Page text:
We have performed community noise assessments to determine the impact of vehicle noise, power generation, and other industrial facilities. Our scientists have worked with the WHO, AIHA, NIOSH, and other organizations to develop noise exposure limits for children and advance the understanding of noise exposure and hearing loss. We have also developed expertise in evaluating the accuracy of smart devices and wearables to measure noise exposure, so that these devices can be used to constantly collect exposure information for big data analytics and provide insight into communities that are often overlooked by occupational and environmental health professionals.
Further, we have an extensive understanding of the emerging technologies that will vastly increase the throughput of exposure measurements, and have the analytical skills that will allow our clients to make sense of these data. We have showcased our expertise through our involvement with governmental agencies, professional organizations, and contributions to the peer-reviewed literature.
Project Example: Noise Exposures in Different Community Settings Measured by Traditional Dosimeter and Smartphone Applications
Project Overview: In response to the numerous smartphone applications (“apps”) of various quality available on iOS, the National Institute for Occupational Safety and Health (NIOSH) released its own app for measuring sound levels. While this application was evaluated in a laboratory under ideal conditions, no attempt had been made to assess the accuracy of these devices in the general environment.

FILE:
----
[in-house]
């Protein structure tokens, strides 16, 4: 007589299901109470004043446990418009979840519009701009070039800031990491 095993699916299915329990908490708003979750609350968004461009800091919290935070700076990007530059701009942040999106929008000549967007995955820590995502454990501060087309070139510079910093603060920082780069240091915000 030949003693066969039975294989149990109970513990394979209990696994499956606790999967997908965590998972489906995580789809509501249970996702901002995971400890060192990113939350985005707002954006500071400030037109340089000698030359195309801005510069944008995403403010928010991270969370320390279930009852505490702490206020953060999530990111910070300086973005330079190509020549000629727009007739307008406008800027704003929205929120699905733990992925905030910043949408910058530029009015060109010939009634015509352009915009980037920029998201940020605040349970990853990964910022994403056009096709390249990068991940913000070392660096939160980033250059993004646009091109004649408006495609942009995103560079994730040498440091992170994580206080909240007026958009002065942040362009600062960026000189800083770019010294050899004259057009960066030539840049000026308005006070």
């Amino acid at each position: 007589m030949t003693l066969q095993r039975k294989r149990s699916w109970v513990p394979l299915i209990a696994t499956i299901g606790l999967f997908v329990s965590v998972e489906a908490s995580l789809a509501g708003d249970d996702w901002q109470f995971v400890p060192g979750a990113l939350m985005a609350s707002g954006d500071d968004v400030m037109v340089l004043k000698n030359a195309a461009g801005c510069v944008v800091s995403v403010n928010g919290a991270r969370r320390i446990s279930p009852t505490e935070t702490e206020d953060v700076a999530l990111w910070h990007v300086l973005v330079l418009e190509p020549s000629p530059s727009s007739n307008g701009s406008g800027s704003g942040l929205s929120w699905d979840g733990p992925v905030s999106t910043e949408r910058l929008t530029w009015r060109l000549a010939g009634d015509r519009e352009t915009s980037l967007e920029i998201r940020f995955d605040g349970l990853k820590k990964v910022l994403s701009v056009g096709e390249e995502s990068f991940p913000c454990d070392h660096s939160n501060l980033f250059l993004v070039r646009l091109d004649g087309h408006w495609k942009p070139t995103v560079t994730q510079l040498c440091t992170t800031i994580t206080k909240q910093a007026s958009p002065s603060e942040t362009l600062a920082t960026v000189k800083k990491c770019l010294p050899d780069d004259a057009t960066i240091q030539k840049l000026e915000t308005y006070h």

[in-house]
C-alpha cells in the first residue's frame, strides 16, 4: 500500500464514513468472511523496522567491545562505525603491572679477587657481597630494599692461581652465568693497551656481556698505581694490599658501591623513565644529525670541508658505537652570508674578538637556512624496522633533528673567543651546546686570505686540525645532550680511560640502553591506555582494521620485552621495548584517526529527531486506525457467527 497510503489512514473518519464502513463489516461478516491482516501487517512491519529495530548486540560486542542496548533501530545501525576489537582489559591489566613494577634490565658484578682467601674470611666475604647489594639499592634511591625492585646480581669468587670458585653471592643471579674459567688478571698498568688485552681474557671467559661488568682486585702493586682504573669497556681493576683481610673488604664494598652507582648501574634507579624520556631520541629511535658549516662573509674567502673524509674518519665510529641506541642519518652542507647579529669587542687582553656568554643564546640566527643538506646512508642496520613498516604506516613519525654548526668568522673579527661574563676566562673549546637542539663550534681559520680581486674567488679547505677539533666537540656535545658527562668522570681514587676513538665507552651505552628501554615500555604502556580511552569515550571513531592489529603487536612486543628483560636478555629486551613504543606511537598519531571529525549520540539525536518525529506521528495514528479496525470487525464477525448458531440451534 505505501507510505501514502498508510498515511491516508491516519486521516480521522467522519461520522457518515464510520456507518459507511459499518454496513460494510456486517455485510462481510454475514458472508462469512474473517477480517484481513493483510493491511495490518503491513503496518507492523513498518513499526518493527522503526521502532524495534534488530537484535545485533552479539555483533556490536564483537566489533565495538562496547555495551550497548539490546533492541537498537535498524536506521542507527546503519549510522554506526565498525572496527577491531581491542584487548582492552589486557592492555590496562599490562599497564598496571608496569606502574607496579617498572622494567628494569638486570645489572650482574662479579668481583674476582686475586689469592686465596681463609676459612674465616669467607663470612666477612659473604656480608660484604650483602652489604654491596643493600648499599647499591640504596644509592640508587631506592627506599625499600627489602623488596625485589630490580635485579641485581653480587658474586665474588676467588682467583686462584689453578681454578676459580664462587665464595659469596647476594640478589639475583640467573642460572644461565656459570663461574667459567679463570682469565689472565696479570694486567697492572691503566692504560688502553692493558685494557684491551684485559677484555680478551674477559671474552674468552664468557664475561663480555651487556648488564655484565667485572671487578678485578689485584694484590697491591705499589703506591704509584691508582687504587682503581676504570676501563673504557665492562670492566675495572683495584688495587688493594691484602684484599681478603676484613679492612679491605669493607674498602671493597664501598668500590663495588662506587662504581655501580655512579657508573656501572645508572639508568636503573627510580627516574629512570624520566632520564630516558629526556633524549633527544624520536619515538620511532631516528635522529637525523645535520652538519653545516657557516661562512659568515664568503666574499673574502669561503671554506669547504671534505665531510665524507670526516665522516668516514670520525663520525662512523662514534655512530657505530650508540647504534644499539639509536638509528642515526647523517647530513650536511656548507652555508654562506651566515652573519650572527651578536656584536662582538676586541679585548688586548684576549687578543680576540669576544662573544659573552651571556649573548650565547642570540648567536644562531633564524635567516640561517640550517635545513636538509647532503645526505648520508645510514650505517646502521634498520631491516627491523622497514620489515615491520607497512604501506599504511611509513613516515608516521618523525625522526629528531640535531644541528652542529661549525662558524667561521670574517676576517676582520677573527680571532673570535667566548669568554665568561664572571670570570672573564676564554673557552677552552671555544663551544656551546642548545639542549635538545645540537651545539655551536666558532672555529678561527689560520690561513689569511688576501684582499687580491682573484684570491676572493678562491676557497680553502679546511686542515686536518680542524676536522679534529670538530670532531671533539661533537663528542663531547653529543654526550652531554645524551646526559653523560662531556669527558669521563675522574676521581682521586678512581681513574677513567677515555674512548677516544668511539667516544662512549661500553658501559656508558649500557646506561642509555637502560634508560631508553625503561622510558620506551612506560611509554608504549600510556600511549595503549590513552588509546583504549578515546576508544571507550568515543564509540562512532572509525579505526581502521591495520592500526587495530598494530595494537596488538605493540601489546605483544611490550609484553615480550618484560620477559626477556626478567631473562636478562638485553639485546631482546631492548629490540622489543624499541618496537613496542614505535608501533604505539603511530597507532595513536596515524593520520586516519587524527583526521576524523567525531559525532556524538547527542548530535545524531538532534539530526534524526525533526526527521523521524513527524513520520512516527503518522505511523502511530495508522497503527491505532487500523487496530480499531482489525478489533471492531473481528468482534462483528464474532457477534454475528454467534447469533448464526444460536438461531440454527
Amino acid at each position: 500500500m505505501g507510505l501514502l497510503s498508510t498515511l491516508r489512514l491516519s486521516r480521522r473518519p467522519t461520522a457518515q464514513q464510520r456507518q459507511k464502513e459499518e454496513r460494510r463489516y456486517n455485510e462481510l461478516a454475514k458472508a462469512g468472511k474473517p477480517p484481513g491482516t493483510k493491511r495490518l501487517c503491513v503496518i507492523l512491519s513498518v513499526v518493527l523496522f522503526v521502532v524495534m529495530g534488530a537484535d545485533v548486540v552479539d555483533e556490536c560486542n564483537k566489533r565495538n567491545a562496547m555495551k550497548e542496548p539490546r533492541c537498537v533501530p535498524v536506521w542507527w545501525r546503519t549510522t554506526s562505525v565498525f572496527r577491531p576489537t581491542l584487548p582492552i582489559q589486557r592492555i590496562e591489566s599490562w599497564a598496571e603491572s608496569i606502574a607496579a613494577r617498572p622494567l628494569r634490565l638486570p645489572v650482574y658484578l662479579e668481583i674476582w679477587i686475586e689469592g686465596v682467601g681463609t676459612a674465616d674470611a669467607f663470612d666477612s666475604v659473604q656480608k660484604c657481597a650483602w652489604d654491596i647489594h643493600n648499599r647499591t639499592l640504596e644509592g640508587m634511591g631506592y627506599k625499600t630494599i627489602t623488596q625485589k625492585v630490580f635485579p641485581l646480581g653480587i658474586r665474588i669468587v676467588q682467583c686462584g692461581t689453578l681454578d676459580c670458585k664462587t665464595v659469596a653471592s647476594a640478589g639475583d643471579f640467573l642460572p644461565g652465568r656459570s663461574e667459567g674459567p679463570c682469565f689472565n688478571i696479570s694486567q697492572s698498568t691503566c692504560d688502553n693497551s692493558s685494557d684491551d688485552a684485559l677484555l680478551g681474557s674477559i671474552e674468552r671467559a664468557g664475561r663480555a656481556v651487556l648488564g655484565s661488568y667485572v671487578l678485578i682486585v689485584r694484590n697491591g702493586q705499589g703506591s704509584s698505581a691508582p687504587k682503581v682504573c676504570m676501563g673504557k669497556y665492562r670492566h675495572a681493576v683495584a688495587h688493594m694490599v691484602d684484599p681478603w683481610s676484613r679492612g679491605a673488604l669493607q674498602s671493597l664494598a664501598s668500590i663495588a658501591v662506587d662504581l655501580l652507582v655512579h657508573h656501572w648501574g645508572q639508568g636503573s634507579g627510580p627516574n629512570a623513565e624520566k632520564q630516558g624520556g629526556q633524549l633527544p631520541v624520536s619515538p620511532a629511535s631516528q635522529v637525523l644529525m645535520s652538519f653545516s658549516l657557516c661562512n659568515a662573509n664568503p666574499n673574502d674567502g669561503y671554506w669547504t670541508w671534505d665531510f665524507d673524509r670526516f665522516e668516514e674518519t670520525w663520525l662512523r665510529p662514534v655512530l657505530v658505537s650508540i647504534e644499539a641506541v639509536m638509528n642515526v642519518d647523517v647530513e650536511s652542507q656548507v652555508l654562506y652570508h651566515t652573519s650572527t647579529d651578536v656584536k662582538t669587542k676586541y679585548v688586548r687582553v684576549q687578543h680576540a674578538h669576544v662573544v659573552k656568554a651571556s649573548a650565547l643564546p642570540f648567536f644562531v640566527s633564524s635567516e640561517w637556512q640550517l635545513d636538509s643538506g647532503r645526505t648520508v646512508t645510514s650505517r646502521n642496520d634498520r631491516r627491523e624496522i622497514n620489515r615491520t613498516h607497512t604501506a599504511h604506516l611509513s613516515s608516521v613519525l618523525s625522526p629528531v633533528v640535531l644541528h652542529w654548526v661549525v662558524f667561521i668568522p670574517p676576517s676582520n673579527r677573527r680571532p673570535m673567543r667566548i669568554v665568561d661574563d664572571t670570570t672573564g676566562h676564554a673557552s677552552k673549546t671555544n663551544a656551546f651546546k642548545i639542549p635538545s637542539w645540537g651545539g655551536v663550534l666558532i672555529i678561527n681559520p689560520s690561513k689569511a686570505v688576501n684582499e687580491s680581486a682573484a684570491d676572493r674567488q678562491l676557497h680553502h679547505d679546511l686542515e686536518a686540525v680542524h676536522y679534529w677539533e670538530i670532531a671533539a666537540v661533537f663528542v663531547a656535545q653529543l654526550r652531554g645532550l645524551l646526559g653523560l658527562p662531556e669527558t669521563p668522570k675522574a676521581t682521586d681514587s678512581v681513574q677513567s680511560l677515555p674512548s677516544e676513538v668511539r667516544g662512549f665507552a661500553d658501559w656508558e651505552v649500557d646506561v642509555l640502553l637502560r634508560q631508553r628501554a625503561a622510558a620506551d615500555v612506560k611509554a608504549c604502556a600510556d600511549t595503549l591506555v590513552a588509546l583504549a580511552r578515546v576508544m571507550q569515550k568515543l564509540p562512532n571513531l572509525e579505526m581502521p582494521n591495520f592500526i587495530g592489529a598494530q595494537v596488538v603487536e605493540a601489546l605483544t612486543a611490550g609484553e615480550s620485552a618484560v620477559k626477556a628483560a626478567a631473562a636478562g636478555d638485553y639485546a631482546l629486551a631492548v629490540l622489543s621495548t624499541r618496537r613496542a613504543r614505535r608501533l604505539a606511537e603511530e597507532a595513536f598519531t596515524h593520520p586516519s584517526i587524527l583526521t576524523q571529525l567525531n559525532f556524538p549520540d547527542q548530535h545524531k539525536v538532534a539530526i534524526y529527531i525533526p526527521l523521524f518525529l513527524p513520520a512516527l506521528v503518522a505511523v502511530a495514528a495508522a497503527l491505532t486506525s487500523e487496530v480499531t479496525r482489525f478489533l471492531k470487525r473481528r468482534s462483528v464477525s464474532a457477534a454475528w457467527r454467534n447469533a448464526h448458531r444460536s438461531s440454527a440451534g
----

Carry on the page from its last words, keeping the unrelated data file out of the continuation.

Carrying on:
Our approach: Cardno ChemRisk developed a sampling strategy that involved the identification of environments commonly inhabited by individuals, but where little to no noise exposure data were available. These locations also had various levels, patterns, and characteristics of noise, which allowed for the accuracy of these apps to be comprehensively evaluated. The smartphone app was found to be within 2.0 dBA of the paired dosimeter in environments where noise levels were stable and in excess of 75 dBA, which suggests that the app can be used as a useful screening tool in environments that contain steady-state noise.
Our value: In addition to assessing noise levels in environments that have a scarcity of data, we also demonstrated that a freely available smartphone app was generally suitable for collecting measurements when traditional dosimeters are not available.